Dementia, equity and rights

  • Author: Emma Bingham, Rebecca Stanly, Tessa Gutteridge, Gill Boston, Kat Clayton, Marion Scott, Imogen Blood and Tina Wathern
  • Corporate Author: Race Equality Foundation, Age UK, Joseph Rowntree Foundation, Mental Health Providers Forum, National Care Forum and Voluntary Organisations Disability Group, The National LGB&T Partnership, Women's Health and Equality Consortium, Young Dementia UK
  • Publisher: Race Equality Foundation
  • Event: Dementia, equity and rights
  • Publishing Date: 23-05-2016
  • Download(s):

    Dementia, Equity and Rights [1.512mb PDF]

As dementia is a term used for a range of different conditions that physically affect the brain and often referred to as an organic brain disease, it has historically not been associated with equity and rights. And even though anyone can develop dementia, some groups have higher prevalence rates and experience greater disparities in the care they receive and the support that is provided to carers. The report ‘Dementia, Equity and Rights’ addresses these inequalities and provides recommendations on how to provide care better.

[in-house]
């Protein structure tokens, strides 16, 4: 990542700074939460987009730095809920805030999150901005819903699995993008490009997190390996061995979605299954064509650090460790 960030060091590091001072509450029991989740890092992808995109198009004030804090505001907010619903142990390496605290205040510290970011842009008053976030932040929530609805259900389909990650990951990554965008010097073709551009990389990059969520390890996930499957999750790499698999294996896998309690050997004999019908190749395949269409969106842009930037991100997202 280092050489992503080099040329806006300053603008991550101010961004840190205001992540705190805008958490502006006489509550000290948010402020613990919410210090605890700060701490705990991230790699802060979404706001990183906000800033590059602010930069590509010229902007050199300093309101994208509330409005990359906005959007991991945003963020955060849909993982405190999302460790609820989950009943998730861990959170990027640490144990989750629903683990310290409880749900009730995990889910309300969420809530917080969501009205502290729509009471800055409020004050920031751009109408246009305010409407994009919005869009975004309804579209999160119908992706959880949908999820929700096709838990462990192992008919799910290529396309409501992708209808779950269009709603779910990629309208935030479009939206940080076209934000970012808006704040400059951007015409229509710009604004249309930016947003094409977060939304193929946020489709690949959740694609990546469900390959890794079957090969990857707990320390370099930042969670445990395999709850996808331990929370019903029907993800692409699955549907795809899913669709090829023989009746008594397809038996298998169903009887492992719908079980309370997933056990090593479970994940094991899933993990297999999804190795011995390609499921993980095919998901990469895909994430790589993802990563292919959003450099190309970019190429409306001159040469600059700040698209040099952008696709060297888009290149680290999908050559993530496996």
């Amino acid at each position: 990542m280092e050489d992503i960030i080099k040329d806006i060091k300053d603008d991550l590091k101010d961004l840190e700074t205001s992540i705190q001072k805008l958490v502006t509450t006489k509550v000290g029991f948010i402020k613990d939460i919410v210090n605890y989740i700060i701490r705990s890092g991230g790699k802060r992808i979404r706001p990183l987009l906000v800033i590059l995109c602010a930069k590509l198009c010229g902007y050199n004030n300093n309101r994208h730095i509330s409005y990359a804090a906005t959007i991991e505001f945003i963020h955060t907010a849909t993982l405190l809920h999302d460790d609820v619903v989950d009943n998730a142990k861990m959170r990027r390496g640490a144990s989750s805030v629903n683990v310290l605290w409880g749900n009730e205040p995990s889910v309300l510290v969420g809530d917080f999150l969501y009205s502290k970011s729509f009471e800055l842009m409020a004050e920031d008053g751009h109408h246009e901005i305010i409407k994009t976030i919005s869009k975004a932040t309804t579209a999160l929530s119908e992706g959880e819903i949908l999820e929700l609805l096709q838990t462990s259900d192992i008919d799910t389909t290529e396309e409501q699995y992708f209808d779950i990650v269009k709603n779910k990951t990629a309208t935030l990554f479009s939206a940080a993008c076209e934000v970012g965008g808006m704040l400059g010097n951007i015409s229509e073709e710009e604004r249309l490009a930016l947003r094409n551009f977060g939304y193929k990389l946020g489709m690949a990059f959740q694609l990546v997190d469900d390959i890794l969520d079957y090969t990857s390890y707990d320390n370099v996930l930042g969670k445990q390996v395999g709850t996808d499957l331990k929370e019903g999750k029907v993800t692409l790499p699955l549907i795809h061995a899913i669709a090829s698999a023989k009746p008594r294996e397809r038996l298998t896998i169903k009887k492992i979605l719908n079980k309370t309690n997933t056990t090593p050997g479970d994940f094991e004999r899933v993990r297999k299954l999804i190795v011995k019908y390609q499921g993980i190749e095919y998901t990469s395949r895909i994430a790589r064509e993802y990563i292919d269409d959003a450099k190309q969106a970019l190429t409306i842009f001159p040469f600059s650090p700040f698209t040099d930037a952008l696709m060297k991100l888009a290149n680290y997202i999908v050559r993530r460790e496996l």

Dementia, Equity and Rights’ flags up issues where the risk and prevalence of dementia may vary for different groups and how access and provision of services must take into account the needs of particular groups following population groups: the oldest old, young onset, people with disabilities, black and minority ethnic people (BME), women, lesbian, gay, bisexual and transgender people (LGB&T), and different socio-economic populations. The publication recommends readers to view dementia as a disability and to take a social/rights based approach to the way we respond to dementia.

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